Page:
Magic fans should have been worried about the possibility of another loss.
When General Manager Rob Hennigan was asked during the season-ending interviews who would represent the Magic at the draft lottery, Hennigan said that decision had not been made.
Was he kidding?
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Everything else about the Magic has changed in the past year. But they already had their longtime lottery good luck charm sitting in their own offices.
Would the Magic dare tempt fate and send somebody not named Pat Williams?
I couldn't imagine who might make a better candidate, but I drew up a list of options recently just in case.
Coach Jacque Vaughn: Hasn't he suffered enough? Do the Magic want Jacque to appear before a national TV audience as coach of the team with the NBA's worst record? He could hide during the regular season because no one knew the Magic were still in the league. Hopefully, Vaughn will be on an island somewhere sipping a tall drink with a little umbrella.
Hennigan: Well, he'd certainly represent the Magic's new youthful makeover, given he could pass for a Wall Street lawyer. Captions will be needed during Hennigan's interview, however, once he starts using his pet code phrases "process-driven" or "probability realm." And he might just trade the right to the No. 1 pick on the spot for two ninth-graders with upside.
CEO Alex Martins: Martins might be able to politick the No. 1 choice into the Magic's laps, aligning those ping-pong balls just right with his power of persuasion. He twisted enough arms to get the arena built and keep the franchise in Orlando, didn't he?
Small forward Maurice Harkless: With the lottery draw at Disney/ABC Times Square Studios in the Big Apple, New York City native Harkless might provide the perfect karma. Plus, he played at St. John's. If the Magic's youngest player brings back the top pick, the team might let him stay up past his curfew to celebrate.
A lucky Magic fan: "A lucky Magic fan" sounds like an oxymoron. Unfortunately, this is the highlight of the year for the faithful. In reality, being in the lottery is a season-ticket holder's nightmare. But what a thrill it would be for the fan who effectively brings home the biggest win of the season.
Shaq: He was once a genie named Kazaam!, right?
As it turns out, there was no reason for concern.
Armed with the best chance to win the No. 1 pick in the draft, the Magic will go to their lottery bullpen and call on Williams, their dependable closer, to be one of the team's representatives for the May 21 event in New York.
Williams, the co-founding father, first general manager and current senior VP, has been ol' reliable when it comes to delivering a top pick.
He was present for the franchise winning in 1992 (Shaquille O'Neal), 1993 (Chris Webber, who was traded for Penny Hardaway) and 2004 (Dwight Howard). Can he make it four No. 1s?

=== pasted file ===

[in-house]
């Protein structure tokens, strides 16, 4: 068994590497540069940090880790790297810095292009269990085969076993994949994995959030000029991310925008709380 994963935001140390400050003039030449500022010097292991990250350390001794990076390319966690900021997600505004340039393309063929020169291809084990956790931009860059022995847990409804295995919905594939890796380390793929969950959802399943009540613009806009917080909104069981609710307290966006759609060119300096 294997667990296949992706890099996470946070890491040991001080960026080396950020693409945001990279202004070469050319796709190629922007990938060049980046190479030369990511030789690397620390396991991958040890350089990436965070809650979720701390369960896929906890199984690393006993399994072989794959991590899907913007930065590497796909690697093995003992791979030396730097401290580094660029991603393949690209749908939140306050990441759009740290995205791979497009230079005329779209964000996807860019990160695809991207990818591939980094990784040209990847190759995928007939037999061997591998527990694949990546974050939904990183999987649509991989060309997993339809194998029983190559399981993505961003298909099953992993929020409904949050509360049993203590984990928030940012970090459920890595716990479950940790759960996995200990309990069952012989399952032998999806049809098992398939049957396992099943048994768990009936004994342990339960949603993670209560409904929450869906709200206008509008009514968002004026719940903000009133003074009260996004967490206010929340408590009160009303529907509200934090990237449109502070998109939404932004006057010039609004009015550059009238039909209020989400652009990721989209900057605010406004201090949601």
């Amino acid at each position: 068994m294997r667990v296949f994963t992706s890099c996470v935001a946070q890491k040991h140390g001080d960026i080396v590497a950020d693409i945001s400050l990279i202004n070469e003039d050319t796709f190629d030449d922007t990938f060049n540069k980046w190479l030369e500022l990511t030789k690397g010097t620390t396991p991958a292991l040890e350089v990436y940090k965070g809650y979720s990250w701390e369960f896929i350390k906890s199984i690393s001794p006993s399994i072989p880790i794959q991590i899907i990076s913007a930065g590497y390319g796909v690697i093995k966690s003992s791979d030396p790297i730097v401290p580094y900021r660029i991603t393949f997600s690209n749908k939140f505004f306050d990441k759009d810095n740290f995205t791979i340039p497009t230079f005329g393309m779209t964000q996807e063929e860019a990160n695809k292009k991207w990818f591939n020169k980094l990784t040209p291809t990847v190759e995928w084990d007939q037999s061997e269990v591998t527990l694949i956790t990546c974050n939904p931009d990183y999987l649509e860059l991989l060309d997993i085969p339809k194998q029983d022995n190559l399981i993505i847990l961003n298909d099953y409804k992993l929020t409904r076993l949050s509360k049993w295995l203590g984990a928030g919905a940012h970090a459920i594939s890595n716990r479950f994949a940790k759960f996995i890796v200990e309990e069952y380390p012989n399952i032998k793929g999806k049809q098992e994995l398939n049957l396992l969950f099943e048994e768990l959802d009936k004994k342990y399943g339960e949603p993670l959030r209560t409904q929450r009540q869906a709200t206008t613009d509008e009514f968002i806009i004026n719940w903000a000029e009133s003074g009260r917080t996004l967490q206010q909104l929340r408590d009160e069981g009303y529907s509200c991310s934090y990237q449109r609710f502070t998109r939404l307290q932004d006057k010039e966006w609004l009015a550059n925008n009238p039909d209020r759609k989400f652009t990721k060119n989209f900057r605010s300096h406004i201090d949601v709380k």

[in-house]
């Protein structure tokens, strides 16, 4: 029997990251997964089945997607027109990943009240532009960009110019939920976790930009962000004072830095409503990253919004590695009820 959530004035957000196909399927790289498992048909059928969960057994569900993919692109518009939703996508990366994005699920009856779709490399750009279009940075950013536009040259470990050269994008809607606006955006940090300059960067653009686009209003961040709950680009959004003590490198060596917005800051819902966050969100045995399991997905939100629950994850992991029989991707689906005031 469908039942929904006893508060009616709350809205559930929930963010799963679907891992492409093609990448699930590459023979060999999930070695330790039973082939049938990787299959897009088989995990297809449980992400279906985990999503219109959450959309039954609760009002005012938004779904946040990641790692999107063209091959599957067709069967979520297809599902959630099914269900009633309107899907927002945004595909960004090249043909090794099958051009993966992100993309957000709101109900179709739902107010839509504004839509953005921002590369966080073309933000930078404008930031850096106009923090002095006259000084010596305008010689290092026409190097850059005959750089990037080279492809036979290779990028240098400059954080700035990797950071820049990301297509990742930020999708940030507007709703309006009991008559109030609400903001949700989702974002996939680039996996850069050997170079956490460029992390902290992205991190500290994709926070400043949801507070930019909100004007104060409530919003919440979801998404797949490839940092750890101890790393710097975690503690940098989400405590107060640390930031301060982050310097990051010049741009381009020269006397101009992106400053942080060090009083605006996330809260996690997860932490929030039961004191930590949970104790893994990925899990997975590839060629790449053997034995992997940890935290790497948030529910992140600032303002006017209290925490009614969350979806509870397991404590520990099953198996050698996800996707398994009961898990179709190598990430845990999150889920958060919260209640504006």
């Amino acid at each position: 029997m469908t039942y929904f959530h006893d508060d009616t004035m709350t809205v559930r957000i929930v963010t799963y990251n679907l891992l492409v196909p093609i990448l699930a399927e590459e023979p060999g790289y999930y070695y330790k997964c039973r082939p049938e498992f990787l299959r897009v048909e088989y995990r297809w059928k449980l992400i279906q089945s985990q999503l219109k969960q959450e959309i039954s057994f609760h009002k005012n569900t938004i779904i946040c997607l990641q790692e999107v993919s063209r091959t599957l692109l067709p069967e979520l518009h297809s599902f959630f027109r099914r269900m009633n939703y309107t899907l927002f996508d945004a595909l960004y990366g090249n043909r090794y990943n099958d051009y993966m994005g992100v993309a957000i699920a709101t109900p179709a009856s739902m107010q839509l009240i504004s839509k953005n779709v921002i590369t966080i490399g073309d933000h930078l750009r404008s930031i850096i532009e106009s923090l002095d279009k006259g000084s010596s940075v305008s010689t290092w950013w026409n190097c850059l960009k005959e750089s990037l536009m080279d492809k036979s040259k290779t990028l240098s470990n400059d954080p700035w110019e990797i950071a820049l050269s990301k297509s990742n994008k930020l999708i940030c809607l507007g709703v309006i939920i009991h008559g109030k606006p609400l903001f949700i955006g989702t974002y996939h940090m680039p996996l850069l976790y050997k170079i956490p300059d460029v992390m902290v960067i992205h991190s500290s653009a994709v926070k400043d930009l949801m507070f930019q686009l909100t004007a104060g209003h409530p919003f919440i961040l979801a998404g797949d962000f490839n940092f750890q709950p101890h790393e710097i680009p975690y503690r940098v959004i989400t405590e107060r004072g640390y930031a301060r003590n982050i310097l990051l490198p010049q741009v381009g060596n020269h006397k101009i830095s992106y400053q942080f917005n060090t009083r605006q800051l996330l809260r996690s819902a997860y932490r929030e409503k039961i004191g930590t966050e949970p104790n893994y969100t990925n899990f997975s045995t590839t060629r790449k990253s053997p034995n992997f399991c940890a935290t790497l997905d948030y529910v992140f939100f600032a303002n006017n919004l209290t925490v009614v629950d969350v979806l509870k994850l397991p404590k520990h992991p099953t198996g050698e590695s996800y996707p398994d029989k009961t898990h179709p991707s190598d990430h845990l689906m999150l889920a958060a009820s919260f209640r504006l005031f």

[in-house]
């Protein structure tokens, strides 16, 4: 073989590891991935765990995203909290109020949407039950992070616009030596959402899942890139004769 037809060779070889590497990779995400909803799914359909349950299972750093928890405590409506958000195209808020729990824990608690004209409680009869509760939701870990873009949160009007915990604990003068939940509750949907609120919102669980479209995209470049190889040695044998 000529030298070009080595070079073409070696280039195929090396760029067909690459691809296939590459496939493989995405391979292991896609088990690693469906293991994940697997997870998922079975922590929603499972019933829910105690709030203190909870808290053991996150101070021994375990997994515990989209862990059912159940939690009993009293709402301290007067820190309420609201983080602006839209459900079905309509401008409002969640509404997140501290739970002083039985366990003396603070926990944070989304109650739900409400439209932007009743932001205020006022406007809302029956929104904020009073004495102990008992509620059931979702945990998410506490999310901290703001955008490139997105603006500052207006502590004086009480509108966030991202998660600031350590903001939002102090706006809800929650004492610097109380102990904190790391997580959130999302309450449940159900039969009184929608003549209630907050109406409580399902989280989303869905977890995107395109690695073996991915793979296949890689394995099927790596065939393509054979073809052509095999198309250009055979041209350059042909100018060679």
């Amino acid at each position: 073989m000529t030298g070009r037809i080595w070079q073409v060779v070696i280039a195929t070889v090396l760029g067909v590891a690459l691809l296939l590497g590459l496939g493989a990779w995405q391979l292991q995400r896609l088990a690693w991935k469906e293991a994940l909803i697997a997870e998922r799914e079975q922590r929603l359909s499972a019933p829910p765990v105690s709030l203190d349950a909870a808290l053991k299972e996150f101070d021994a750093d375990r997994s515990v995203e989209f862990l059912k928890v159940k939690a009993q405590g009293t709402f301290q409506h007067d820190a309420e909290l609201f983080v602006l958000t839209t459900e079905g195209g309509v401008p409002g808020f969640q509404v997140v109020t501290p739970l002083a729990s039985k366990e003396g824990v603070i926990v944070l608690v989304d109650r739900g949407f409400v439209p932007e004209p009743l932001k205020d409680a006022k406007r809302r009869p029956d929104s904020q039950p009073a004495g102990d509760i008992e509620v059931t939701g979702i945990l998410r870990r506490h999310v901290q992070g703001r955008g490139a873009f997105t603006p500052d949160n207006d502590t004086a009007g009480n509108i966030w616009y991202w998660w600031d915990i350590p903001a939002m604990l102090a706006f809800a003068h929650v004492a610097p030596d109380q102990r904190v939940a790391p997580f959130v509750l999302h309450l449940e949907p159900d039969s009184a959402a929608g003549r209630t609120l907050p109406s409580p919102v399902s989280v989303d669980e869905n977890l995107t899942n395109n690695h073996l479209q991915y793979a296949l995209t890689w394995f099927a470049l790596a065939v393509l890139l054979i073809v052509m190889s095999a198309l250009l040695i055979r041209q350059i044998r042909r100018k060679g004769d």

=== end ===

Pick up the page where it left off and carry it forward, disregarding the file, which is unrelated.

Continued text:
No better choice than Williams. He's beaten lottery odds -- and blood cancer.
Change centers. Change GMs. Change coaches. Just don't change Pat's role.
Get on the bus
Magic players were each given a self-help book titled "The Energy Bus" at the end of the season.
The book, by Jon Gordon, essentially is about fueling positive energy in your life by hopping on the "bus."
Wait. The Magic didn't get enough from Vaughn, the Prince of Positivity? Goodness gracious and gosh darn, I was around Vaughn's sugar-coated speeches so much during a 20-win season that I got cavities.
Here's what one reviewer had to say: "The Energy Bus is more than a book. It is a great tool for building a winning team. Every team or person, who wants to be a champion, will face adversity. There are 'Energy Vampires' on every team. I use this book as a reference to assist me in turning a negative into a positive."
So said Doc Rivers, his team currently trailing the New York Vampires.
J.J. Redick headed north for a new job, and he might be watching his free-agent stock go south.
Redick's playing time has dropped significantly after he averaged 28 minutes in 28 games in the regular season.
He played 16 minutes in Game 1 (going 1-of-6); played just eight minutes in Game 2 (taking one shot); and played only seven minutes in the second half of Game 3 on Thursday night after scoring 11 in the first half.
"The rotation is the rotation," Redick told reporters.
J.J. doesn't sound thrilled with coach Jim Boylan. Boylan said before Game 3 that he had told J.J. to remain confident, but Redick said, "Jim never talked to me. He didn't say anything to me. I haven't spoken to him during the playoffs. I did not get that message.
"I don't need anybody telling me to be confident. I would have appreciated it. It wasn't a matter of Jim or my dad or my wife or God saying be confident."
No wonder J.J. is testy. An unproductive postseason could dim his value – projected to be about four years, $32 million.
This 'n' That
Thunder star Russell Westbrook is expected to have knee surgery in the next few days. Can we just ship Miami the trophy now? ... Don't you love the car commercial starring 7-foot-1, 325-pound Shaq? He has been talking about comfort – with his knees crammed against the steering wheel while it appears he's sitting in the back seat. … Looking at the Lakers, Kobe should demand to be amnestied.